Sanpokojin (or also called sanbokojin) is one of the Buddhist beliefs peculiar to Japan. It is believed that sanpokojin protected three treasures of Buddhism--Buddha, the sutras and priesthood--and abhorred uncleanliness.
Kojin (the god of cooking stoves) refers to a guardian deity of Buddhism and Buddhist temples. Japan had two concepts of Aramitama and Nigitama. There was originally no custom of enshrining the former because it was an evil deity having harmful influences, but along with the introduction of Buddhism, a custom of setting an evil deity as a guardian deity by enshrining evil deities such as yaksha (Buddhist guardian deities sometimes depicted as demonic warriors) and rakshasa (a type of evil spirit) in India was introduced. Therefore, ancient Aramitama, which was enshrined, was set as Kojin. This means that the Hindu custom of setting evil deities as guardians and Goho zenjin (good deities protecting dharma) after such evil deities became believers of Buddhism was also conducted in the same manner in the Japanese environment.
Kojin as the statue form was not a venerable image Buddhist statue originating from India but was instead a statue of noble character independently developed in the belief of Japanese Buddhism, and was represented by sanpokojin. It is considered that Kojin was formed as a result of blending the ancient Japanese Aramitama, adopting a form of Yashashin originating from ancient India, and various elements such as Shinto, Esoteric Buddhism, mountain worship and so on. Japan has approximately 300 shrines and temples that enshrine Kojin.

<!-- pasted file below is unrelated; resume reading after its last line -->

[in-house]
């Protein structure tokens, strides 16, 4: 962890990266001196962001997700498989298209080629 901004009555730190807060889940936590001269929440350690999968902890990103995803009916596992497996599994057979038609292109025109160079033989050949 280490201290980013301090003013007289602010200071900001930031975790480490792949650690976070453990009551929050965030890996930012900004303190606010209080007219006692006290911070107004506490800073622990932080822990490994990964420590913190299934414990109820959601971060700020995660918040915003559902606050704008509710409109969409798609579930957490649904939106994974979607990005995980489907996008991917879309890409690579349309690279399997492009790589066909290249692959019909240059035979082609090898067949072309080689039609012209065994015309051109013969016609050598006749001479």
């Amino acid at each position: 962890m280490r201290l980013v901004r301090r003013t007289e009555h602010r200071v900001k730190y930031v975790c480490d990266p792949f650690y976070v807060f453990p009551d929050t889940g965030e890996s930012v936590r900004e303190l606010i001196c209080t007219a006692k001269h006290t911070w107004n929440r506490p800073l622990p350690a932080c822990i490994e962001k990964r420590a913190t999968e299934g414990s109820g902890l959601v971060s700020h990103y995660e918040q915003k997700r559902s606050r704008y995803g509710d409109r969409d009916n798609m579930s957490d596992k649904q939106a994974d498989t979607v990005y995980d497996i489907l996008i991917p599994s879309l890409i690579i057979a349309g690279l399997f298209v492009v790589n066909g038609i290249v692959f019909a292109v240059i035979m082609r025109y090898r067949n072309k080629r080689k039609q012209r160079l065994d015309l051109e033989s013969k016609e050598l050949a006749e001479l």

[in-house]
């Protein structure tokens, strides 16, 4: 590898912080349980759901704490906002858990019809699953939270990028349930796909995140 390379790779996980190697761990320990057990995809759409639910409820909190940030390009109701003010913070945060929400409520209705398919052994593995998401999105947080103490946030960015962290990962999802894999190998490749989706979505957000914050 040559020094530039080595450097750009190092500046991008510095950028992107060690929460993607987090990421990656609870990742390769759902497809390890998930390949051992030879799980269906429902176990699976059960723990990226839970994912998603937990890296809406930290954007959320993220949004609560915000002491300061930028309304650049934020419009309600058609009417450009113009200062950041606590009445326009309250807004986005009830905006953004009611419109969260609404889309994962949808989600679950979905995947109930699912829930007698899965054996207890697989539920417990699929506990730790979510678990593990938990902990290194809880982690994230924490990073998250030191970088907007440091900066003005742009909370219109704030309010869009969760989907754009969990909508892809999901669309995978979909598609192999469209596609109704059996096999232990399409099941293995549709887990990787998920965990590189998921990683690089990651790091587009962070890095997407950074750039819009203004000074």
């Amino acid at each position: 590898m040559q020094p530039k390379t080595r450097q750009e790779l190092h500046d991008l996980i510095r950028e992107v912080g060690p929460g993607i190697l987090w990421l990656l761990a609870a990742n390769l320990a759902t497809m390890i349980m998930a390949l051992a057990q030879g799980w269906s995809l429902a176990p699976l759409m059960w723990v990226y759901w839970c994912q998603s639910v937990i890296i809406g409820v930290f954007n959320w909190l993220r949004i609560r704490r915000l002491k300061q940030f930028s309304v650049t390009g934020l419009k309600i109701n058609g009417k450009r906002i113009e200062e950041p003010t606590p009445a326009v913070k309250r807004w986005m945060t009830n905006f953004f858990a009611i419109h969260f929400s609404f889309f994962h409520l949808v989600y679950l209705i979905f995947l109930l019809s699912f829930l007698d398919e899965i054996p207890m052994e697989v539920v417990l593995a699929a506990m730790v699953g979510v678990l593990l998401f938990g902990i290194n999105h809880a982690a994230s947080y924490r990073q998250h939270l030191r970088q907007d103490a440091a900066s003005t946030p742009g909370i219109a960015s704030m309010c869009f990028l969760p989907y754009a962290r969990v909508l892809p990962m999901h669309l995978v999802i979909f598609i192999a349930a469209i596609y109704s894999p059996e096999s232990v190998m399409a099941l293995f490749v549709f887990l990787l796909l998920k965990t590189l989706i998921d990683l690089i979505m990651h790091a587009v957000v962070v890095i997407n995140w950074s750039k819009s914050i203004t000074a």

A general statue form of sanpokojin is a Buddhist statue with three faces and six arms or with eight faces and six arms (with five small faces on the Buddhist statue with three faces). Because of its nature of punishing terrible evils, sanpokojin expressed its anger with its hair erect and a fierce look in its eyes, and was similar to Myo-O Zo (Statue of Wisdom Kings) in Esoteric Buddhism.
Because it is considered to have been a deity removing uncleanliness and disasters, Sanpokojin has been believed as a god of fire and kamado (kitchen ranges) and has often had a place of honor as Kamadogami (the god of kitchen ranges). Because a kitchen and kamado have been believed to be the cleanest places in Japan, the common people came to believe in Kamadogami. Many Buddha statues were made in and since the recent times.
Aum Kampa Kampa Svaha
The above means 'Aum (sacred sound), Kenba, Kenba, Svaha (prayer for accomplishment)' in Japanese. Sanpokojin was considered to be the same as Kenbaya, which was a deity of earthquakes, kenzoku (disciples or followers of Buddha) of Nitten, as preached in Vol. 5 of Dainichikyo-sho under the syncretism of Shinto and Buddhism. The etymology of Kenbaya was "Kampa" (seismic wave) in Sanskrit.